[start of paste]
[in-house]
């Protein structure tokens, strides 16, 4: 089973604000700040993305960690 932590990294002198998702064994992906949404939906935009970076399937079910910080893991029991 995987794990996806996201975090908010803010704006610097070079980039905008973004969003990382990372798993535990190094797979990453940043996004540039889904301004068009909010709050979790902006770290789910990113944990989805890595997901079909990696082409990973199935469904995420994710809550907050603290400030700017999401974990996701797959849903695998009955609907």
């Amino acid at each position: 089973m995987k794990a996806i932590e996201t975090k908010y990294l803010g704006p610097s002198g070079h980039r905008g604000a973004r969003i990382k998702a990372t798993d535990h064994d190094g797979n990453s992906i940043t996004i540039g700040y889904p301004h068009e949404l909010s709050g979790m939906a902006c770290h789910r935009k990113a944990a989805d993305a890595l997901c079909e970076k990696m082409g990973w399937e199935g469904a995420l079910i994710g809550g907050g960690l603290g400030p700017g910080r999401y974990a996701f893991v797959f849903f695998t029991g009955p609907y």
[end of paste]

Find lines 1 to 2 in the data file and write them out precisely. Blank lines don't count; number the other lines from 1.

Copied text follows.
[in-house]
């Protein structure tokens, strides 16, 4: 089973604000700040993305960690 932590990294002198998702064994992906949404939906935009970076399937079910910080893991029991 995987794990996806996201975090908010803010704006610097070079980039905008973004969003990382990372798993535990190094797979990453940043996004540039889904301004068009909010709050979790902006770290789910990113944990989805890595997901079909990696082409990973199935469904995420994710809550907050603290400030700017999401974990996701797959849903695998009955609907």